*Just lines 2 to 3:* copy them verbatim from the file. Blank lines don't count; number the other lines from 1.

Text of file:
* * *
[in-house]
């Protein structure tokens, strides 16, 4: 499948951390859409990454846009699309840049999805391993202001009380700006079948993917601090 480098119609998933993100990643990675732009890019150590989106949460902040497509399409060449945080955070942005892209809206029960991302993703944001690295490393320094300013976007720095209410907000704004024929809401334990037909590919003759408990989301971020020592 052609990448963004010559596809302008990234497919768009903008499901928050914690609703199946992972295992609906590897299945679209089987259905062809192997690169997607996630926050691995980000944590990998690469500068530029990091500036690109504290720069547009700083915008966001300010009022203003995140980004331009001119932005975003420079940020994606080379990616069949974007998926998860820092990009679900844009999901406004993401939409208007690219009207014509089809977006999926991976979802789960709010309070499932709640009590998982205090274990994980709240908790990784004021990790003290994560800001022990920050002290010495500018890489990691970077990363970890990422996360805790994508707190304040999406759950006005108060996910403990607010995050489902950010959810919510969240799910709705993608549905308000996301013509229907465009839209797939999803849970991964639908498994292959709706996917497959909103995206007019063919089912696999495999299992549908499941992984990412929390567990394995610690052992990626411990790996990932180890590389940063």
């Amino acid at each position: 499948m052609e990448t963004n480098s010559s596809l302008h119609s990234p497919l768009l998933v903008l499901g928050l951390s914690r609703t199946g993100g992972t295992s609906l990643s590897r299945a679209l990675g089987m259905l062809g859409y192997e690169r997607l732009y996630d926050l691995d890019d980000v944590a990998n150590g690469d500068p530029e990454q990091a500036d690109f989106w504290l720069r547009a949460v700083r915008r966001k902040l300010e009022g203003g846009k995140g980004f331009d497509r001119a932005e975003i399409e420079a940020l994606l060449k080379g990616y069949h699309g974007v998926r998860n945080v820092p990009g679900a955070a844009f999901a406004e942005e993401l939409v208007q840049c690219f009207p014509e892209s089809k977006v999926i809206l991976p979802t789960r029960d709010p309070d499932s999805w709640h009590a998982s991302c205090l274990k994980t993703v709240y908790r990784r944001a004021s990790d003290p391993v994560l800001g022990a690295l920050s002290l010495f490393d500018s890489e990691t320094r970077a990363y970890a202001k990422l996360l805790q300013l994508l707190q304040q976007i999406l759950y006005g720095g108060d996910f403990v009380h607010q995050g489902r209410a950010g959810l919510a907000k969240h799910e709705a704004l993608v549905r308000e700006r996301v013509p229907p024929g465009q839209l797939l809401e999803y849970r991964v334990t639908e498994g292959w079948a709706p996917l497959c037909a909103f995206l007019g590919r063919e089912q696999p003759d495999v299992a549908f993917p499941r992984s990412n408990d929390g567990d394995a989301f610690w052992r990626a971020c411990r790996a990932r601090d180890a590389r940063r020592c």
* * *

């Protein structure tokens, strides 16, 4: 499948951390859409990454846009699309840049999805391993202001009380700006079948993917601090 480098119609998933993100990643990675732009890019150590989106949460902040497509399409060449945080955070942005892209809206029960991302993703944001690295490393320094300013976007720095209410907000704004024929809401334990037909590919003759408990989301971020020592 052609990448963004010559596809302008990234497919768009903008499901928050914690609703199946992972295992609906590897299945679209089987259905062809192997690169997607996630926050691995980000944590990998690469500068530029990091500036690109504290720069547009700083915008966001300010009022203003995140980004331009001119932005975003420079940020994606080379990616069949974007998926998860820092990009679900844009999901406004993401939409208007690219009207014509089809977006999926991976979802789960709010309070499932709640009590998982205090274990994980709240908790990784004021990790003290994560800001022990920050002290010495500018890489990691970077990363970890990422996360805790994508707190304040999406759950006005108060996910403990607010995050489902950010959810919510969240799910709705993608549905308000996301013509229907465009839209797939999803849970991964639908498994292959709706996917497959909103995206007019063919089912696999495999299992549908499941992984990412929390567990394995610690052992990626411990790996990932180890590389940063």
């Amino acid at each position: 499948m052609e990448t963004n480098s010559s596809l302008h119609s990234p497919l768009l998933v903008l499901g928050l951390s914690r609703t199946g993100g992972t295992s609906l990643s590897r299945a679209l990675g089987m259905l062809g859409y192997e690169r997607l732009y996630d926050l691995d890019d980000v944590a990998n150590g690469d500068p530029e990454q990091a500036d690109f989106w504290l720069r547009a949460v700083r915008r966001k902040l300010e009022g203003g846009k995140g980004f331009d497509r001119a932005e975003i399409e420079a940020l994606l060449k080379g990616y069949h699309g974007v998926r998860n945080v820092p990009g679900a955070a844009f999901a406004e942005e993401l939409v208007q840049c690219f009207p014509e892209s089809k977006v999926i809206l991976p979802t789960r029960d709010p309070d499932s999805w709640h009590a998982s991302c205090l274990k994980t993703v709240y908790r990784r944001a004021s990790d003290p391993v994560l800001g022990a690295l920050s002290l010495f490393d500018s890489e990691t320094r970077a990363y970890a202001k990422l996360l805790q300013l994508l707190q304040q976007i999406l759950y006005g720095g108060d996910f403990v009380h607010q995050g489902r209410a950010g959810l919510a907000k969240h799910e709705a704004l993608v549905r308000e700006r996301v013509p229907p024929g465009q839209l797939l809401e999803y849970r991964v334990t639908e498994g292959w079948a709706p996917l497959c037909a909103f995206l007019g590919r063919e089912q696999p003759d495999v299992a549908f993917p499941r992984s990412n408990d929390g567990d394995a989301f610690w052992r990626a971020c411990r790996a990932r601090d180890a590389r940063r020592c």